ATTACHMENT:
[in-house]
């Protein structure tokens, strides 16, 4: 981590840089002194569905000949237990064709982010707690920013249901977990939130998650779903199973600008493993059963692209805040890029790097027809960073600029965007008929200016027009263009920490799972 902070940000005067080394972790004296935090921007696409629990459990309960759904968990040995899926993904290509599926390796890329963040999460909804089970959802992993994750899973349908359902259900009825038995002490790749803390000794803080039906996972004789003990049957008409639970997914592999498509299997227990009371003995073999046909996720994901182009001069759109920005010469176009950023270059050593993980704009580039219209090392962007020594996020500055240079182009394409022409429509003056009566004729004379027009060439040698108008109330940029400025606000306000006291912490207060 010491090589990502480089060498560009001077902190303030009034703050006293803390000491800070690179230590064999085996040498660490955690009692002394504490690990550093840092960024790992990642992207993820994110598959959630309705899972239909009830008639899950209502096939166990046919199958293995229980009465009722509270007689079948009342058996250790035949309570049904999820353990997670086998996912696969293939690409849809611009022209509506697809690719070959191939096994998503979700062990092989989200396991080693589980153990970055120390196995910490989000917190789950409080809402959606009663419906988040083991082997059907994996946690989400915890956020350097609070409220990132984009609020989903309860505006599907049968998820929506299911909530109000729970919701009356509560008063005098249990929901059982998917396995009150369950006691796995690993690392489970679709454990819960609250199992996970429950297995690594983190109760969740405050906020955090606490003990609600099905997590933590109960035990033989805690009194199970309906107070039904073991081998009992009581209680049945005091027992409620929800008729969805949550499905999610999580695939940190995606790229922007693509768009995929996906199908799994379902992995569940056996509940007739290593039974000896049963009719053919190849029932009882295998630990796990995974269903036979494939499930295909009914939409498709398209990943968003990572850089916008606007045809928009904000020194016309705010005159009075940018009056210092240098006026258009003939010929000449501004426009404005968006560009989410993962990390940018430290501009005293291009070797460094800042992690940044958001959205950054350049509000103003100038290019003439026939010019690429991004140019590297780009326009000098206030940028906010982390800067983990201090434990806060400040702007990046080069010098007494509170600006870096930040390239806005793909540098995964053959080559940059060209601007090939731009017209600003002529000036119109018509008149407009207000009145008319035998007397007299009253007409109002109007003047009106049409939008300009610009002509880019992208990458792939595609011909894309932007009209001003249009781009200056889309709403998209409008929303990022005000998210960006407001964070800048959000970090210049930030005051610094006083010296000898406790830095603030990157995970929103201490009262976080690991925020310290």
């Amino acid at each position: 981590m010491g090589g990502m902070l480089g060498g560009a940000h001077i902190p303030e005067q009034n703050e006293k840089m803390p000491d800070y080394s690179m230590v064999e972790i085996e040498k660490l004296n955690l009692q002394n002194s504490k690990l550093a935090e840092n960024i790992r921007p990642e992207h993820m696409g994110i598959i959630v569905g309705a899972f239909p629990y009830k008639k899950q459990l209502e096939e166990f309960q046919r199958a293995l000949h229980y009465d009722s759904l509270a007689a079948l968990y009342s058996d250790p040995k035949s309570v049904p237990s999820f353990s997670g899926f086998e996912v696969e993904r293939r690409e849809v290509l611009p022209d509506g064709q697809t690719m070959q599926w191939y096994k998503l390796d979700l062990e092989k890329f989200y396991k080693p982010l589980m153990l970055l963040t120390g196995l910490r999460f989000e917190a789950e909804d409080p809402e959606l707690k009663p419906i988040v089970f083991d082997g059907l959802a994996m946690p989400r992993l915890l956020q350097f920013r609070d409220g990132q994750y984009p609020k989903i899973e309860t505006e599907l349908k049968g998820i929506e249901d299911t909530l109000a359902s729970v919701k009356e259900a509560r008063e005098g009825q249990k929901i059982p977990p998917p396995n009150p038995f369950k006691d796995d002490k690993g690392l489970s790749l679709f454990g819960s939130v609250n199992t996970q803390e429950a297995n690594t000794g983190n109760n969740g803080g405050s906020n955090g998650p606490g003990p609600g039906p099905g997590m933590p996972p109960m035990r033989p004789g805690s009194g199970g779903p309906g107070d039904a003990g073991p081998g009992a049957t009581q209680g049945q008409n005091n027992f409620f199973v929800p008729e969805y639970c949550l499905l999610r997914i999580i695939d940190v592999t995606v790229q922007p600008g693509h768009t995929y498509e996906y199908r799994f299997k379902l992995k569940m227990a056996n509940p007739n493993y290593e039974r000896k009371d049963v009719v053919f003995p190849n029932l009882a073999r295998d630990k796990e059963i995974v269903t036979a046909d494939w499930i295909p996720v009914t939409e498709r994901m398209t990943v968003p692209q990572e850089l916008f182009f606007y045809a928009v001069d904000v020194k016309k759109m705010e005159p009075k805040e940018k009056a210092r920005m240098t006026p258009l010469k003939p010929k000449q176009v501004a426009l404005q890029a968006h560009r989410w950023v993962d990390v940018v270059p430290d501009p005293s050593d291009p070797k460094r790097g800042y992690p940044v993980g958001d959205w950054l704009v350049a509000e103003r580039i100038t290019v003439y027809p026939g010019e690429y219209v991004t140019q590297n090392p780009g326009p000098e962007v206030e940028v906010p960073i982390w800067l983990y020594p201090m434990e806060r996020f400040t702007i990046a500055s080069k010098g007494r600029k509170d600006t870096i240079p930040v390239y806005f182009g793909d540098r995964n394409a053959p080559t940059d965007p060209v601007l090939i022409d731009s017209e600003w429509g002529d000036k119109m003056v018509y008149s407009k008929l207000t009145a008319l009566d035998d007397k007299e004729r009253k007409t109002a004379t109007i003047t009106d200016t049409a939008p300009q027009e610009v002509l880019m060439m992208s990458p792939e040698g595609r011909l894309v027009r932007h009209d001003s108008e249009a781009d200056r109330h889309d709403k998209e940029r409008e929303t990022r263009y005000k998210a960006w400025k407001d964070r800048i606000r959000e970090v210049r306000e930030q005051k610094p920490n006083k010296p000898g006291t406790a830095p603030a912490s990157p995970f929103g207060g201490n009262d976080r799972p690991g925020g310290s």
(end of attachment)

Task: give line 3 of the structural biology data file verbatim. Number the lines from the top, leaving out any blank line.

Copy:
């Amino acid at each position: 981590m010491g090589g990502m902070l480089g060498g560009a940000h001077i902190p303030e005067q009034n703050e006293k840089m803390p000491d800070y080394s690179m230590v064999e972790i085996e040498k660490l004296n955690l009692q002394n002194s504490k690990l550093a935090e840092n960024i790992r921007p990642e992207h993820m696409g994110i598959i959630v569905g309705a899972f239909p629990y009830k008639k899950q459990l209502e096939e166990f309960q046919r199958a293995l000949h229980y009465d009722s759904l509270a007689a079948l968990y009342s058996d250790p040995k035949s309570v049904p237990s999820f353990s997670g899926f086998e996912v696969e993904r293939r690409e849809v290509l611009p022209d509506g064709q697809t690719m070959q599926w191939y096994k998503l390796d979700l062990e092989k890329f989200y396991k080693p982010l589980m153990l970055l963040t120390g196995l910490r999460f989000e917190a789950e909804d409080p809402e959606l707690k009663p419906i988040v089970f083991d082997g059907l959802a994996m946690p989400r992993l915890l956020q350097f920013r609070d409220g990132q994750y984009p609020k989903i899973e309860t505006e599907l349908k049968g998820i929506e249901d299911t909530l109000a359902s729970v919701k009356e259900a509560r008063e005098g009825q249990k929901i059982p977990p998917p396995n009150p038995f369950k006691d796995d002490k690993g690392l489970s790749l679709f454990g819960s939130v609250n199992t996970q803390e429950a297995n690594t000794g983190n109760n969740g803080g405050s906020n955090g998650p606490g003990p609600g039906p099905g997590m933590p996972p109960m035990r033989p004789g805690s009194g199970g779903p309906g107070d039904a003990g073991p081998g009992a049957t009581q209680g049945q008409n005091n027992f409620f199973v929800p008729e969805y639970c949550l499905l999610r997914i999580i695939d940190v592999t995606v790229q922007p600008g693509h768009t995929y498509e996906y199908r799994f299997k379902l992995k569940m227990a056996n509940p007739n493993y290593e039974r000896k009371d049963v009719v053919f003995p190849n029932l009882a073999r295998d630990k796990e059963i995974v269903t036979a046909d494939w499930i295909p996720v009914t939409e498709r994901m398209t990943v968003p692209q990572e850089l916008f182009f606007y045809a928009v001069d904000v020194k016309k759109m705010e005159p009075k805040e940018k009056a210092r920005m240098t006026p258009l010469k003939p010929k000449q176009v501004a426009l404005q890029a968006h560009r989410w950023v993962d990390v940018v270059p430290d501009p005293s050593d291009p070797k460094r790097g800042y992690p940044v993980g958001d959205w950054l704009v350049a509000e103003r580039i100038t290019v003439y027809p026939g010019e690429y219209v991004t140019q590297n090392p780009g326009p000098e962007v206030e940028v906010p960073i982390w800067l983990y020594p201090m434990e806060r996020f400040t702007i990046a500055s080069k010098g007494r600029k509170d600006t870096i240079p930040v390239y806005f182009g793909d540098r995964n394409a053959p080559t940059d965007p060209v601007l090939i022409d731009s017209e600003w429509g002529d000036k119109m003056v018509y008149s407009k008929l207000t009145a008319l009566d035998d007397k007299e004729r009253k007409t109002a004379t109007i003047t009106d200016t049409a939008p300009q027009e610009v002509l880019m060439m992208s990458p792939e040698g595609r011909l894309v027009r932007h009209d001003s108008e249009a781009d200056r109330h889309d709403k998209e940029r409008e929303t990022r263009y005000k998210a960006w400025k407001d964070r800048i606000r959000e970090v210049r306000e930030q005051k610094p920490n006083k010296p000898g006291t406790a830095p603030a912490s990157p995970f929103g207060g201490n009262d976080r799972p690991g925020g310290s």